Item #7399 The Best in the World! Stone & Murray’s Circus!…. Stone, Murray.
The Best in the World! Stone & Murray’s Circus!…

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Stone & Murray.

The Best in the World! Stone & Murray’s Circus!…

[New York? ca. 1869.]. Broadsheet, 24.75” x 8.5”, plus margins. Vignette border of circus acts on recto. One engraving on verso signed, “Strong Sc. Ny,” i.e., Thomas W. Strong. The note at the bottom of the verso, “For time of exhibition, see other side of this bill,” is printed only in part. CONDITION: Very good, light wear, a few spots of staining.

A rare broadsheet for Stone & Murray’s Circus, advertising and picturing acts by leading equestrian performers of the day and announcing the unusual inclusion of dances by a “captured” group of Ku-Klux-Klan “members.”

While noting that Stone & Murray’s Circus has a reputation for excellence so well-known that it does not require an elaborate description, this broadsheet nonetheless goes on to provide just that, describing in great detail the “grand array of sensational riders, emotional gymnasts, and phenomenal acrobats…” Highlighted are Mad’lle Emilie Henrietta Cooke—“the graceful and dashing premier equestrian, the most brilliant and daring Lady Rider ever seen”—as well as John Henry Cooke, “the superb defiance champion equestrian and thaumaturgic artiste, from Astley’s Amphitheatre, London and late director of the Cirque Napoleon, Paris. This inimitable performer will display his remarkable talents in his original retrovert juggling feats on a swift running steed, and in his unequaled and dashing act on four naked horses.” Said here to be superior to all other American circuses, Stone & Murray’s featured an equilibrist, grotesque comedian, contortionist, gymnast, acrobat, pantomimist, pancratist, tumbler, humorist, doctor of fun, and a leaper and vaulter. These acts were performed by Ms. Emily Cooke, Ferdinand Sagrino, the Snow Brothers, Sig. Columbus, Talleen Brothers, Mr. George Cooke, Mr. Den Stone, et al.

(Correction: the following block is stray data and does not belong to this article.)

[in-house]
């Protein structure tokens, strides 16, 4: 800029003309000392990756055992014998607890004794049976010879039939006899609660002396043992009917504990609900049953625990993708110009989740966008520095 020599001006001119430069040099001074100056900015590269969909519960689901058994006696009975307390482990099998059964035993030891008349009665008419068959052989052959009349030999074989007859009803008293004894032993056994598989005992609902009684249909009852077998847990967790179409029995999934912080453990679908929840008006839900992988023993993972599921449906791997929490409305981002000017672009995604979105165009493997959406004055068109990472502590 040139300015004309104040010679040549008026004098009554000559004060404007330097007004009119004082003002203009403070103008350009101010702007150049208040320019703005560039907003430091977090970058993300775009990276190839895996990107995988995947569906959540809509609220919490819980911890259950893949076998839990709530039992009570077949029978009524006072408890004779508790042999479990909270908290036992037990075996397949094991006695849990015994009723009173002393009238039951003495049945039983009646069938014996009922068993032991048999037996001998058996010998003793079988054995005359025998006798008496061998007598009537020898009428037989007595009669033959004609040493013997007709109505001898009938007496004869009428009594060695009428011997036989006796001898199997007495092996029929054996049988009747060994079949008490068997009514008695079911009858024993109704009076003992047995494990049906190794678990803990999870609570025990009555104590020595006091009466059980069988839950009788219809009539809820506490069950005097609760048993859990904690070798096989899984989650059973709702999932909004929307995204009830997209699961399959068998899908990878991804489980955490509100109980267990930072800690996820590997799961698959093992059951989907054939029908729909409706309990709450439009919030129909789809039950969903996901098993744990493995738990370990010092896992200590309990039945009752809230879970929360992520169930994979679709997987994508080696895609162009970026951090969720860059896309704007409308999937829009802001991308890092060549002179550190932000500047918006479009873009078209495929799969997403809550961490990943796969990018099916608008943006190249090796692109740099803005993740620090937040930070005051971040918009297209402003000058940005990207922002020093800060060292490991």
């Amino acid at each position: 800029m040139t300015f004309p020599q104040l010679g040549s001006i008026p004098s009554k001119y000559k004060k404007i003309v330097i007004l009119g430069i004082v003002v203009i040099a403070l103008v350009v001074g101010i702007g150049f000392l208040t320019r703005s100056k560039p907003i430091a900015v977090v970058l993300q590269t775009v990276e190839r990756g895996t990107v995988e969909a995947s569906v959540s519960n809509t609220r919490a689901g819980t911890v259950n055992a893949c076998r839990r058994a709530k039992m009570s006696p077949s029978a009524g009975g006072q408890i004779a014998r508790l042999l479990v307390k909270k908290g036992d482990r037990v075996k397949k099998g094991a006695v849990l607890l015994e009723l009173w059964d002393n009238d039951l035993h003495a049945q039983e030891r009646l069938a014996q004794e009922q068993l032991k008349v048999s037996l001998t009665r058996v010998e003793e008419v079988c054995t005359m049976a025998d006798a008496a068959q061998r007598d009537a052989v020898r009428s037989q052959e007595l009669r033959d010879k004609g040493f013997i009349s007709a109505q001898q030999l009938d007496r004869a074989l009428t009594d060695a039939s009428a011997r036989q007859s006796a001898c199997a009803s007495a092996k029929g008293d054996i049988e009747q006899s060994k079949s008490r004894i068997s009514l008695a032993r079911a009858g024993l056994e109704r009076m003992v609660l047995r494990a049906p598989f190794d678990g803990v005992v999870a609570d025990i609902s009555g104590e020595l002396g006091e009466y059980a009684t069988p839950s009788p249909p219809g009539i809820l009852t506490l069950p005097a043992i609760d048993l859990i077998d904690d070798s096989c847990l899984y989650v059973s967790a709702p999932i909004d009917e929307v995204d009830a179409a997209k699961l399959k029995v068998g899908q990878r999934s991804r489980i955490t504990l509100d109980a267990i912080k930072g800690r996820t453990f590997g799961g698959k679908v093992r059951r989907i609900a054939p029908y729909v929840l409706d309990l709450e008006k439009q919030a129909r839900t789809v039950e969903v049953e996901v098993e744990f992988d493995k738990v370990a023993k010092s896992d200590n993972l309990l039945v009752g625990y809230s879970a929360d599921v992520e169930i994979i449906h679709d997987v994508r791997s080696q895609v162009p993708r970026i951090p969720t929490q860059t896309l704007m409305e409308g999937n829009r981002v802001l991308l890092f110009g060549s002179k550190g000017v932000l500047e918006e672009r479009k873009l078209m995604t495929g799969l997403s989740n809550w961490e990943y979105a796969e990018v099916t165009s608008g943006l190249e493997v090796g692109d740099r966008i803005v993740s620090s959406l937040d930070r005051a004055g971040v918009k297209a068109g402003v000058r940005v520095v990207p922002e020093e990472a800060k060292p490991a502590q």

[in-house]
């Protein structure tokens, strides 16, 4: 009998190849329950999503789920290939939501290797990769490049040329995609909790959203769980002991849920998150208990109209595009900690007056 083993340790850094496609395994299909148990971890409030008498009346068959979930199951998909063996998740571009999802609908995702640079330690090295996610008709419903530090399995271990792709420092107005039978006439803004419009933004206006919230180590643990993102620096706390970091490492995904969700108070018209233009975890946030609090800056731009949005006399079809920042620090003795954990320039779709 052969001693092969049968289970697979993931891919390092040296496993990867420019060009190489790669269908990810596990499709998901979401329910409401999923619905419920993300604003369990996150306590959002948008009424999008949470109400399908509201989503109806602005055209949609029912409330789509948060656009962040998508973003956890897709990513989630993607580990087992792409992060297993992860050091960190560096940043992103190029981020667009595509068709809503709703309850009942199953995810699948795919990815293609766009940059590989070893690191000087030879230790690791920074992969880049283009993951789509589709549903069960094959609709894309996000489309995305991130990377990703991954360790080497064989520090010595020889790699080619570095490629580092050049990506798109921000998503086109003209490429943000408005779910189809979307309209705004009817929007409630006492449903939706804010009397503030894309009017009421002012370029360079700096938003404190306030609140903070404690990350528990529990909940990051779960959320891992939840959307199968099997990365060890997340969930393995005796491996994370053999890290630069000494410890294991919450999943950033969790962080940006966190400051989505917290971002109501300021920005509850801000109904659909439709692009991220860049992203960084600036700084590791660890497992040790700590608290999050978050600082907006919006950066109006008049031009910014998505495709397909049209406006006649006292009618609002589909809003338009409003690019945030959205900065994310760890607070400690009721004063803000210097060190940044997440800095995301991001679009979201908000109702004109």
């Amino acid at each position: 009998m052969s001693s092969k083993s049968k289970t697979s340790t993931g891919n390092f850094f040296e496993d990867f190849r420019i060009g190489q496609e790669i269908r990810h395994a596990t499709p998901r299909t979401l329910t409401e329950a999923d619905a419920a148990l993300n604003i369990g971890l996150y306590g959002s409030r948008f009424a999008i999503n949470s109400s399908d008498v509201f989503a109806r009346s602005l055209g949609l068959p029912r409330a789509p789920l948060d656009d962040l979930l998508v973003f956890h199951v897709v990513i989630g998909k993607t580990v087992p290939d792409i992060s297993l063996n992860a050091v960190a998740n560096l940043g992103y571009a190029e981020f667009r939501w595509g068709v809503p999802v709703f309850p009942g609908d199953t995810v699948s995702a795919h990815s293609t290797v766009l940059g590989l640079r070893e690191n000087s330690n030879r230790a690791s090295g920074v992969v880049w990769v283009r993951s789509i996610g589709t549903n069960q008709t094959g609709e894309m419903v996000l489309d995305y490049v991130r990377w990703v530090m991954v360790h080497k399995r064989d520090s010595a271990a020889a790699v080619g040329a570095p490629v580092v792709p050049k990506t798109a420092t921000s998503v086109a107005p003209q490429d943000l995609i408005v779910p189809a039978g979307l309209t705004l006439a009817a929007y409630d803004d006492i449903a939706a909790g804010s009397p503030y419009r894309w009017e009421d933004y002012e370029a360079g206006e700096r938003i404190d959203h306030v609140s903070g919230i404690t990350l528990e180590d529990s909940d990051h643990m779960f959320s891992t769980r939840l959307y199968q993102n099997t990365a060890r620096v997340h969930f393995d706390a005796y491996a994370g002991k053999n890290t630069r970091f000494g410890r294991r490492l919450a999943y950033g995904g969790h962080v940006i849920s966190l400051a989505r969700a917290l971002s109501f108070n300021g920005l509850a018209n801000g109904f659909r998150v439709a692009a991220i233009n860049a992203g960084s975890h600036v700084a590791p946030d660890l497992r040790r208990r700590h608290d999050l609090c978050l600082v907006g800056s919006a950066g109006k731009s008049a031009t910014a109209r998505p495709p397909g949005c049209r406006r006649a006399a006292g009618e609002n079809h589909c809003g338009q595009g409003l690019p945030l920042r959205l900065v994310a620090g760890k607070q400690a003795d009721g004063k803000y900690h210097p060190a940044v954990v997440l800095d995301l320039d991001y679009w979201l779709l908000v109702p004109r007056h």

The circus was rounded out by a “complete force of auxiliary talent,” the whole forming the “most brilliant circus troupe in the world”—“embracing more first-class talent than any three companies in this country possess.” These auxiliaries consisted of Prof. Geo. P. Hutchinson’s Wonderful and Sagacious Acting Dogs; Den Stone’s Jocose Mules (“fixed features” of the circus who are noted for their remarkable portrayals of animal intelligence); and—perhaps most remarkably—“four of the original members of the Ku–Klux-Klan, captured in Alabama,” who, after being introduced into the arena, were to “execute their complex and metamorphosic dances.” Furnishing music for the circus was Prof. Oscar P. Perry’s opera band. Stone & Murray’s grand entree procession was to parade the principal avenues on the morning of exhibition day. Performances were given twice a day, during the afternoon and at night. Admission was 50 cents; children under ten were half-price. Free admission was allowed only for editors of the press. The promoters claim that they “actually pay for the services of M’lle Emilie Henrietta and the great John Henry Cooke, an amount exceeding the entire salaries of any circus troupe in this country.”